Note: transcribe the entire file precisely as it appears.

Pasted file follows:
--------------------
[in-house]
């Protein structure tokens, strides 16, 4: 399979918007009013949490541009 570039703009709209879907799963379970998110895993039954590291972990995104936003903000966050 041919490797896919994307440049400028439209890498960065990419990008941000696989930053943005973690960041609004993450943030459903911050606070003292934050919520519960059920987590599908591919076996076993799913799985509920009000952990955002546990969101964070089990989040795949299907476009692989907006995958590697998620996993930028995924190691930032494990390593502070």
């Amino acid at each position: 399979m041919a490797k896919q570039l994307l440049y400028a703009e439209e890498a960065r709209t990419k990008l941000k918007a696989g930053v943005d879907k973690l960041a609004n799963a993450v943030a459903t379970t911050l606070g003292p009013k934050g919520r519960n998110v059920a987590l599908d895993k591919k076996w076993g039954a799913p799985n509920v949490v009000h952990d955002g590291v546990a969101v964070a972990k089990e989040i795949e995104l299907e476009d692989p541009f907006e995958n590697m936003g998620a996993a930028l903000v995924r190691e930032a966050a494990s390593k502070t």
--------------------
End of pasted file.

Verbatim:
[in-house]
């Protein structure tokens, strides 16, 4: 399979918007009013949490541009 570039703009709209879907799963379970998110895993039954590291972990995104936003903000966050 041919490797896919994307440049400028439209890498960065990419990008941000696989930053943005973690960041609004993450943030459903911050606070003292934050919520519960059920987590599908591919076996076993799913799985509920009000952990955002546990969101964070089990989040795949299907476009692989907006995958590697998620996993930028995924190691930032494990390593502070």
């Amino acid at each position: 399979m041919a490797k896919q570039l994307l440049y400028a703009e439209e890498a960065r709209t990419k990008l941000k918007a696989g930053v943005d879907k973690l960041a609004n799963a993450v943030a459903t379970t911050l606070g003292p009013k934050g919520r519960n998110v059920a987590l599908d895993k591919k076996w076993g039954a799913p799985n509920v949490v009000h952990d955002g590291v546990a969101v964070a972990k089990e989040i795949e995104l299907e476009d692989p541009f907006e995958n590697m936003g998620a996993a930028l903000v995924r190691e930032a966050a494990s390593k502070t």